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W&L’s Kyle Friend Presents Nobel Prize Symposium Talk Kyle Friend, associate professor of chemistry and biochemistry, will discuss this year’s Nobel Prize in Physiology and Medicine on Nov. 8 in Leyburn Library’s Harte Center.

Kyle-Friend-scaled-600x400 W&L’s Kyle Friend Presents Nobel Prize Symposium TalkKyle Friend, associate professor of chemistry and biochemistry

Kyle Friend, associate professor of chemistry and biochemistry at Washington and Lee University, will present on the 2023 Nobel Prize in Physiology and Medicine awarded to Katalin Karikó and Drew Weissman for their discoveries concerning nucleoside base modifications that enabled the development of effective mRNA vaccines against COVID-19. The talk will be held on Wednesday, Nov. 8 at 12:15 p.m. in room 128 of the Harte Center, located in Leyburn Library.

“Based on their work, mRNA vaccines were clearly the best choice if speed mattered,” said Friend. “It is amazing good fortune that Karikó and Weissman did this work to hasten vaccine development prior to the time when new vaccines were desperately needed during COVID.”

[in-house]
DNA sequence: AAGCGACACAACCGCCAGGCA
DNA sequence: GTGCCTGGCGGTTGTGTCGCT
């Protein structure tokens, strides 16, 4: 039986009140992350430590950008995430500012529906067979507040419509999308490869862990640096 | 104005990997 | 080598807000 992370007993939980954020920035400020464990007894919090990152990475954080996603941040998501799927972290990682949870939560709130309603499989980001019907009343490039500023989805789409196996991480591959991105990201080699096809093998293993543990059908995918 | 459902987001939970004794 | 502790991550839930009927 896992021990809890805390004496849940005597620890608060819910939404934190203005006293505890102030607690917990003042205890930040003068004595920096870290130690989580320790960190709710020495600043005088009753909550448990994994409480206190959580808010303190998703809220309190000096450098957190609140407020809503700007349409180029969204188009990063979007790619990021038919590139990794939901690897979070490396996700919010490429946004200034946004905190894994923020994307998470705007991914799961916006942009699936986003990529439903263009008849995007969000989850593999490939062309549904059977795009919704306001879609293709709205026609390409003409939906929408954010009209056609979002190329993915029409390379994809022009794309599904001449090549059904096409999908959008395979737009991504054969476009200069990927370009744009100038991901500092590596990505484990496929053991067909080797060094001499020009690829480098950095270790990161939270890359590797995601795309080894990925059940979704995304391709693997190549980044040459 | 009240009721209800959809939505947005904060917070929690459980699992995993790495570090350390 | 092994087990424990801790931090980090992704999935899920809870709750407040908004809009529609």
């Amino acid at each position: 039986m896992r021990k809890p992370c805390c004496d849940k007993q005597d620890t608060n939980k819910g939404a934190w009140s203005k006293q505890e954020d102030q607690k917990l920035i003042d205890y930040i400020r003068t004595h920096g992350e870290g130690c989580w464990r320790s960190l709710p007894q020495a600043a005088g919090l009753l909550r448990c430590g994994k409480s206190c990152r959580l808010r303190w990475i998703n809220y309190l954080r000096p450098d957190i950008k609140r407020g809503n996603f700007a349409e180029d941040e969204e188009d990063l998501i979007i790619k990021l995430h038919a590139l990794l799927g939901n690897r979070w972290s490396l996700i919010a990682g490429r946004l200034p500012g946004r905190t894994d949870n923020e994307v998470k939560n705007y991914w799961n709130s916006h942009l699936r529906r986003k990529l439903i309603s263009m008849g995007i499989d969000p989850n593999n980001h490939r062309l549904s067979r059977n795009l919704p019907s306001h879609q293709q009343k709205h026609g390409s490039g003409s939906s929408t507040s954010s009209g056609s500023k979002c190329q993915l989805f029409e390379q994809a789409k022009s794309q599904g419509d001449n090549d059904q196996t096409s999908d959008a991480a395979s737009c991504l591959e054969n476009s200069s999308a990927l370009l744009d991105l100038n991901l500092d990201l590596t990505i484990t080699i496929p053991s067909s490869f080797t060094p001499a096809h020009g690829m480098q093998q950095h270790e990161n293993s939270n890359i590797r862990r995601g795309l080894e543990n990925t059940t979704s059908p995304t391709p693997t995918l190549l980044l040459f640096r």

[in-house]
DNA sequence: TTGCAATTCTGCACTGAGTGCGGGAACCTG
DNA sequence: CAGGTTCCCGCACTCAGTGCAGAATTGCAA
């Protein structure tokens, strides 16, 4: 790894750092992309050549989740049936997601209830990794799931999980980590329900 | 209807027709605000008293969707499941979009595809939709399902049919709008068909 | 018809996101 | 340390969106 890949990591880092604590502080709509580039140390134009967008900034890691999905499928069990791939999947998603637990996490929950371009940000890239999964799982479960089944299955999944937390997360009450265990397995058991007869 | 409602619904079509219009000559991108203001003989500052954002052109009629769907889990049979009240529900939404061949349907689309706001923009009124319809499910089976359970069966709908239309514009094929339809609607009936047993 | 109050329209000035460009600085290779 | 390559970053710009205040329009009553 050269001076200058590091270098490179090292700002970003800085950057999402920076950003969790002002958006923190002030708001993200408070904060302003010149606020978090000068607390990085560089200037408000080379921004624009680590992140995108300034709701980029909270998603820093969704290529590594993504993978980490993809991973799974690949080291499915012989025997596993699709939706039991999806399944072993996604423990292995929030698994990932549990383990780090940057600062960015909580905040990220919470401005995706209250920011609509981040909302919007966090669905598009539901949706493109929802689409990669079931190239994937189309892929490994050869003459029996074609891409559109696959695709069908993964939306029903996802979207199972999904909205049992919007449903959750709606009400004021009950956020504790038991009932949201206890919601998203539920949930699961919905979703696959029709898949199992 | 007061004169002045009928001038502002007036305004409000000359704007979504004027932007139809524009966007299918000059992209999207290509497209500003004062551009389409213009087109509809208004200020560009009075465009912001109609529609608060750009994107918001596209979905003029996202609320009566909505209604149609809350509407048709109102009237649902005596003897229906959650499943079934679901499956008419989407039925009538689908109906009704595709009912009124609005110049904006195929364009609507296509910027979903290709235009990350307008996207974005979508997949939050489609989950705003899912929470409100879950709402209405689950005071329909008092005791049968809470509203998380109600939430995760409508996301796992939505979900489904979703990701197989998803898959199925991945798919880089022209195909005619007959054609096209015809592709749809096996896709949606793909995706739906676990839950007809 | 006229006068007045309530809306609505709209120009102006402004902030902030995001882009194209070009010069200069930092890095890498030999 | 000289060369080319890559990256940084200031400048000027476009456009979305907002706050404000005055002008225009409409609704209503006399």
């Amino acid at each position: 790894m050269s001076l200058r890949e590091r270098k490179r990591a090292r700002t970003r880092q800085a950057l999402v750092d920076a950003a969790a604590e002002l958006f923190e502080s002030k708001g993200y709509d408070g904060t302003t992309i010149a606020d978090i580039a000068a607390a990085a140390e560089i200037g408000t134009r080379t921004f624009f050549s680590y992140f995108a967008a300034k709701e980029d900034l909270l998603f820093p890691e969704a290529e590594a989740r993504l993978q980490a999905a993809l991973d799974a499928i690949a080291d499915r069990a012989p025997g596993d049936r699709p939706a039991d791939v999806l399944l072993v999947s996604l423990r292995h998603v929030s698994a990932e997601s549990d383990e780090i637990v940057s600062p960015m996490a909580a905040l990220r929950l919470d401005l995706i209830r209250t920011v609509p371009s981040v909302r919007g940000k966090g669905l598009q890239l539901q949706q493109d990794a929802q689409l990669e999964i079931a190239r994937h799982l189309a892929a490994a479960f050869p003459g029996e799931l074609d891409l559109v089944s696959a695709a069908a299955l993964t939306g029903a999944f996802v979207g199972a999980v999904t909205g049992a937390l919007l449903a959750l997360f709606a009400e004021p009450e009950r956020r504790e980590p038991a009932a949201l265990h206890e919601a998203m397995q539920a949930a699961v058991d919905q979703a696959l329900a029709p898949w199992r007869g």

The breakthrough for the mRNA vaccine occurred many years before the COVID-19 pandemic, when Karikó and Weissman noticed inflammatory responses in the body when in vitro transcribed mRNA was introduced as a vaccine. In contrast, RNA introduced from pseudouridine, a naturally occurring modification to mammalian cells, did not create an inflammatory reaction. As a result, they investigated with different variants of mRNA, each with unique chemical alterations in their bases, which they delivered to dendritic cells. Dendritic cells were used since they are the immune cells that are specialized for presenting foreign antigens to the immune system. The striking results indicated that the inflammatory response was almost completely eliminated when base modifications were included in the mRNA.

This research produced a drastic change in the scientific community’s understanding of how cells recognize and respond to different forms of mRNA. Karikó and Weissman immediately understood their discovery had profound significance for using mRNA as a vaccine. The results of these breakthroughs were published in 2005, a full 15 years before the COVID-19 pandemic.

Karikó earned a Ph.D. from the University of Szeged in Hungary, and over the years, she has performed postdoctoral research at the Hungarian Academy of Sciences, Temple University and the University of Health Science. She later became vice president and senior vice-president of BioNTech RNA Pharmaceuticals, and since 2021, she has been a professor at the University of Szeged and an adjunct professor at the University of Pennsylvania.

Weissman garnered an M.D. and Ph.D. from Boston University, with clinical training at Harvard Medical School and postdoctoral research at the National Institutes of Health under the direction of Anthony Fauci. He established a research group at the University of Pennsylvania, where he is the Roberts Family Professor in Vaccine Research and Director of the Penn Institute for RNA Innovations.

Learn more about all of the 2023 Nobel Prize winners here.